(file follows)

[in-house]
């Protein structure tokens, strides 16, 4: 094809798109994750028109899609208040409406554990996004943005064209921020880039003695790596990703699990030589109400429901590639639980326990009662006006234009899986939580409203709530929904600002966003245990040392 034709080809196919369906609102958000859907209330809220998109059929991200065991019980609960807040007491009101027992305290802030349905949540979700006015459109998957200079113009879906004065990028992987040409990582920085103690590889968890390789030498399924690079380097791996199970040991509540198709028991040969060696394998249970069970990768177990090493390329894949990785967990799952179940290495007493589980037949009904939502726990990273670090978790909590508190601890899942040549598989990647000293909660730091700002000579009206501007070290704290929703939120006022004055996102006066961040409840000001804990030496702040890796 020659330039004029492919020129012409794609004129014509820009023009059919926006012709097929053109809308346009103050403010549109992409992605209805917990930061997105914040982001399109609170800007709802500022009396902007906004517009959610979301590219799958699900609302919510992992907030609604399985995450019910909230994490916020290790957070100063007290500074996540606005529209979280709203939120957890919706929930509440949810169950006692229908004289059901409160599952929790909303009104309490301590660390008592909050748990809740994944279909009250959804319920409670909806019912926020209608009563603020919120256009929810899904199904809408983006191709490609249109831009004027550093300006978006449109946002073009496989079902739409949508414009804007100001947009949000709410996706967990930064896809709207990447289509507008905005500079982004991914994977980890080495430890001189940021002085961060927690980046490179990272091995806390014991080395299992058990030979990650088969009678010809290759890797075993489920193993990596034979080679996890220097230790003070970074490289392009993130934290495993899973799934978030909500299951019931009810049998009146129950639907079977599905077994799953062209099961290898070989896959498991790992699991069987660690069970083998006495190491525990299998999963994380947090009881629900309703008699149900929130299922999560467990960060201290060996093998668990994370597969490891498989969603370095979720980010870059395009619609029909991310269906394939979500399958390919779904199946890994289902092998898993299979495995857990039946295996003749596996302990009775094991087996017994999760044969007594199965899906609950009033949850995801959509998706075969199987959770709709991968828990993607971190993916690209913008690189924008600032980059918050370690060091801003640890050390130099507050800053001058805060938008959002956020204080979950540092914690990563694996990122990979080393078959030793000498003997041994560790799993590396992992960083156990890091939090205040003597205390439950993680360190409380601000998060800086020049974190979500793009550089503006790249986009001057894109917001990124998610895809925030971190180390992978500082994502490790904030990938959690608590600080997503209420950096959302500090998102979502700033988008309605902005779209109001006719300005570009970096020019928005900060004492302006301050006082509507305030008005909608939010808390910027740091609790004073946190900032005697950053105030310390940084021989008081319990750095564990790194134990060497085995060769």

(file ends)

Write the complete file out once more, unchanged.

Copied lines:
[in-house]
């Protein structure tokens, strides 16, 4: 094809798109994750028109899609208040409406554990996004943005064209921020880039003695790596990703699990030589109400429901590639639980326990009662006006234009899986939580409203709530929904600002966003245990040392 034709080809196919369906609102958000859907209330809220998109059929991200065991019980609960807040007491009101027992305290802030349905949540979700006015459109998957200079113009879906004065990028992987040409990582920085103690590889968890390789030498399924690079380097791996199970040991509540198709028991040969060696394998249970069970990768177990090493390329894949990785967990799952179940290495007493589980037949009904939502726990990273670090978790909590508190601890899942040549598989990647000293909660730091700002000579009206501007070290704290929703939120006022004055996102006066961040409840000001804990030496702040890796 020659330039004029492919020129012409794609004129014509820009023009059919926006012709097929053109809308346009103050403010549109992409992605209805917990930061997105914040982001399109609170800007709802500022009396902007906004517009959610979301590219799958699900609302919510992992907030609604399985995450019910909230994490916020290790957070100063007290500074996540606005529209979280709203939120957890919706929930509440949810169950006692229908004289059901409160599952929790909303009104309490301590660390008592909050748990809740994944279909009250959804319920409670909806019912926020209608009563603020919120256009929810899904199904809408983006191709490609249109831009004027550093300006978006449109946002073009496989079902739409949508414009804007100001947009949000709410996706967990930064896809709207990447289509507008905005500079982004991914994977980890080495430890001189940021002085961060927690980046490179990272091995806390014991080395299992058990030979990650088969009678010809290759890797075993489920193993990596034979080679996890220097230790003070970074490289392009993130934290495993899973799934978030909500299951019931009810049998009146129950639907079977599905077994799953062209099961290898070989896959498991790992699991069987660690069970083998006495190491525990299998999963994380947090009881629900309703008699149900929130299922999560467990960060201290060996093998668990994370597969490891498989969603370095979720980010870059395009619609029909991310269906394939979500399958390919779904199946890994289902092998898993299979495995857990039946295996003749596996302990009775094991087996017994999760044969007594199965899906609950009033949850995801959509998706075969199987959770709709991968828990993607971190993916690209913008690189924008600032980059918050370690060091801003640890050390130099507050800053001058805060938008959002956020204080979950540092914690990563694996990122990979080393078959030793000498003997041994560790799993590396992992960083156990890091939090205040003597205390439950993680360190409380601000998060800086020049974190979500793009550089503006790249986009001057894109917001990124998610895809925030971190180390992978500082994502490790904030990938959690608590600080997503209420950096959302500090998102979502700033988008309605902005779209109001006719300005570009970096020019928005900060004492302006301050006082509507305030008005909608939010808390910027740091609790004073946190900032005697950053105030310390940084021989008081319990750095564990790194134990060497085995060769």